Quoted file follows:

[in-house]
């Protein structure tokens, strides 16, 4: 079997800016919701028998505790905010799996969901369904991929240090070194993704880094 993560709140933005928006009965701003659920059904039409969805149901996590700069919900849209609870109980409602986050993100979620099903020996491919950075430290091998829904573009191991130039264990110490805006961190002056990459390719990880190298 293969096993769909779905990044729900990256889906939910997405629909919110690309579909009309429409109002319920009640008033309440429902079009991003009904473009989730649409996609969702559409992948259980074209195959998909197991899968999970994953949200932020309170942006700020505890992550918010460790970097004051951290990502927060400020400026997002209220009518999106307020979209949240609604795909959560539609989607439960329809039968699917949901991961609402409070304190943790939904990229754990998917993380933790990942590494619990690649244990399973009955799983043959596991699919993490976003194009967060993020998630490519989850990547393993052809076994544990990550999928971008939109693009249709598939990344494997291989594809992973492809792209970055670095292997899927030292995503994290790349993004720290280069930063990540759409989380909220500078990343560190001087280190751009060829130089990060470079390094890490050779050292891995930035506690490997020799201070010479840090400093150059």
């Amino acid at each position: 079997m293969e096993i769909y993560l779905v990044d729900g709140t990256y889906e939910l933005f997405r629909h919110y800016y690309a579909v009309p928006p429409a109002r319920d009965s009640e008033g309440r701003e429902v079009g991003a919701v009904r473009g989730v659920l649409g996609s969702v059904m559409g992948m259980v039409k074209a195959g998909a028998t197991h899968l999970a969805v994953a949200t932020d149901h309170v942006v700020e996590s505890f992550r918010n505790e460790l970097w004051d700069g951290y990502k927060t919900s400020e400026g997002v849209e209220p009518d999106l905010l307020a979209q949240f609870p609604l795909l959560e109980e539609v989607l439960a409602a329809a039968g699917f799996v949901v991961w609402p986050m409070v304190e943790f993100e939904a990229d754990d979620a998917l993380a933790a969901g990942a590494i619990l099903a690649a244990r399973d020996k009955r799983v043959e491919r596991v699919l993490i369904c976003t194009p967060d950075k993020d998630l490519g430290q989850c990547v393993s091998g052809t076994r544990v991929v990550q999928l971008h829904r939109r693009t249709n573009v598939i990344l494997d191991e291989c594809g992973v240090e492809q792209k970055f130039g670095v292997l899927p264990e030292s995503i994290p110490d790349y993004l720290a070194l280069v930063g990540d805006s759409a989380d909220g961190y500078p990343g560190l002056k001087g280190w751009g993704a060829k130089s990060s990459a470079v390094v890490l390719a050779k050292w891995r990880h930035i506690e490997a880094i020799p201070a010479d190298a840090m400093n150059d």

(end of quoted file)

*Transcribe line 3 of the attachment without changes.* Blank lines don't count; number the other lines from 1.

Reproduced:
């Amino acid at each position: 079997m293969e096993i769909y993560l779905v990044d729900g709140t990256y889906e939910l933005f997405r629909h919110y800016y690309a579909v009309p928006p429409a109002r319920d009965s009640e008033g309440r701003e429902v079009g991003a919701v009904r473009g989730v659920l649409g996609s969702v059904m559409g992948m259980v039409k074209a195959g998909a028998t197991h899968l999970a969805v994953a949200t932020d149901h309170v942006v700020e996590s505890f992550r918010n505790e460790l970097w004051d700069g951290y990502k927060t919900s400020e400026g997002v849209e209220p009518d999106l905010l307020a979209q949240f609870p609604l795909l959560e109980e539609v989607l439960a409602a329809a039968g699917f799996v949901v991961w609402p986050m409070v304190e943790f993100e939904a990229d754990d979620a998917l993380a933790a969901g990942a590494i619990l099903a690649a244990r399973d020996k009955r799983v043959e491919r596991v699919l993490i369904c976003t194009p967060d950075k993020d998630l490519g430290q989850c990547v393993s091998g052809t076994r544990v991929v990550q999928l971008h829904r939109r693009t249709n573009v598939i990344l494997d191991e291989c594809g992973v240090e492809q792209k970055f130039g670095v292997l899927p264990e030292s995503i994290p110490d790349y993004l720290a070194l280069v930063g990540d805006s759409a989380d909220g961190y500078p990343g560190l002056k001087g280190w751009g993704a060829k130089s990060s990459a470079v390094v890490l390719a050779k050292w891995r990880h930035i506690e490997a880094i020799p201070a010479d190298a840090m400093n150059d």